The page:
19.01.2017 | Max-Planck-Institut für Bildungsforschung

nachricht A sudden drop in outdoor temperature increases the risk of respiratory infections
11.01.2017 | University of Gothenburg

All articles from Studies and Analyses >>>

The most recent press releases about innovation >>>

Die letzten 5 Focus-News des innovations-reports im Überblick:

Im Focus: Quantum optical sensor for the first time tested in space – with a laser system from Berlin

For the first time ever, a cloud of ultra-cold atoms has been successfully created in space on board of a sounding rocket. The MAIUS mission demonstrates that quantum optical sensors can be operated even in harsh environments like space – a prerequi-site for finding answers to the most challenging questions of fundamental physics and an important innovation driver for everyday applications.

According to Albert Einstein's Equivalence Principle, all bodies are accelerated at the same rate by the Earth's gravity, regardless of their properties. This...

Im Focus: Traffic jam in empty space

New success for Konstanz physicists in studying the quantum vacuum

An important step towards a completely new experimental access to quantum physics has been made at University of Konstanz. The team of scientists headed by...

Im Focus: How gut bacteria can make us ill

HZI researchers decipher infection mechanisms of Yersinia and immune responses of the host

Yersiniae cause severe intestinal infections. Studies using Yersinia pseudotuberculosis as a model organism aim to elucidate the infection mechanisms of these...

Im Focus: Interfacial Superconductivity: Magnetic and superconducting order revealed simultaneously

Researchers from the University of Hamburg in Germany, in collaboration with colleagues from the University of Aarhus in Denmark, have synthesized a new superconducting material by growing a few layers of an antiferromagnetic transition-metal chalcogenide on a bismuth-based topological insulator, both being non-superconducting materials.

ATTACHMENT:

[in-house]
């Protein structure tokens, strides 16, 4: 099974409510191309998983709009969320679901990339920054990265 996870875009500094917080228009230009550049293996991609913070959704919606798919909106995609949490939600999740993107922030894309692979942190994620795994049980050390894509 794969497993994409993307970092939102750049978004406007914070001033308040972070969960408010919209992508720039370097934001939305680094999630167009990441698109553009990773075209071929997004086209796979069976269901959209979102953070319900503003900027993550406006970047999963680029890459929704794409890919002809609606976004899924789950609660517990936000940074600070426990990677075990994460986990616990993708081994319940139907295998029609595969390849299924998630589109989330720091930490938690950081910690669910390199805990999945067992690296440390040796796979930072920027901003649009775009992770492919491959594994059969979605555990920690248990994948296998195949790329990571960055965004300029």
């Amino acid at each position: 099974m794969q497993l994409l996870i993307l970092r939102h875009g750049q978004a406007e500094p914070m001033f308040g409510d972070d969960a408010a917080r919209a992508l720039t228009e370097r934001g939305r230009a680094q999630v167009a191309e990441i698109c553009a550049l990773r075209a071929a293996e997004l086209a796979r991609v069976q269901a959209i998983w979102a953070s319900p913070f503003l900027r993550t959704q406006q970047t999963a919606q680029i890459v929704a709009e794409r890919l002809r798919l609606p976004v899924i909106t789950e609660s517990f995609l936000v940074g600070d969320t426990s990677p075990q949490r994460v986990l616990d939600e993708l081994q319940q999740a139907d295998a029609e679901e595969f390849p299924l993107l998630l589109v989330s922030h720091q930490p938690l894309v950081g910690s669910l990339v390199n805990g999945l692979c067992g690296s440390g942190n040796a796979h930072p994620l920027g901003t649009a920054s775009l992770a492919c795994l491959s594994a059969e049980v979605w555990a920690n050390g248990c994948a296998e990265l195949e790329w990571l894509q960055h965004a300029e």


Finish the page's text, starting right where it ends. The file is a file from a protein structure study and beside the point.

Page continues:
While superconductivity and magnetism are generally believed to be mutually exclusive, surprisingly, in this new material, superconducting correlations...

Im Focus: Studying fundamental particles in materials

Laser-driving of semimetals allows creating novel quasiparticle states within condensed matter systems and switching between different states on ultrafast time scales

Studying properties of fundamental particles in condensed matter systems is a promising approach to quantum field theory. Quasiparticles offer the opportunity...

All Focus news of the innovation-report >>>

Anzeige

Anzeige

Event News

Sustainable Water use in Agriculture in Eastern Europe and Central Asia

19.01.2017 | Event News

12V, 48V, high-voltage – trends in E/E automotive architecture

10.01.2017 | Event News

2nd Conference on Non-Textual Information on 10 and 11 May 2017 in Hannover

09.01.2017 | Event News

 
Latest News

Tracking movement of immune cells identifies key first steps in inflammatory arthritis

23.01.2017 | Health and Medicine

Electrocatalysis can advance green transition

23.01.2017 | Physics and Astronomy

New technology for mass-production of complex molded composite components

23.01.2017 | Process Engineering

VideoLinks
B2B-VideoLinks
More VideoLinks >>>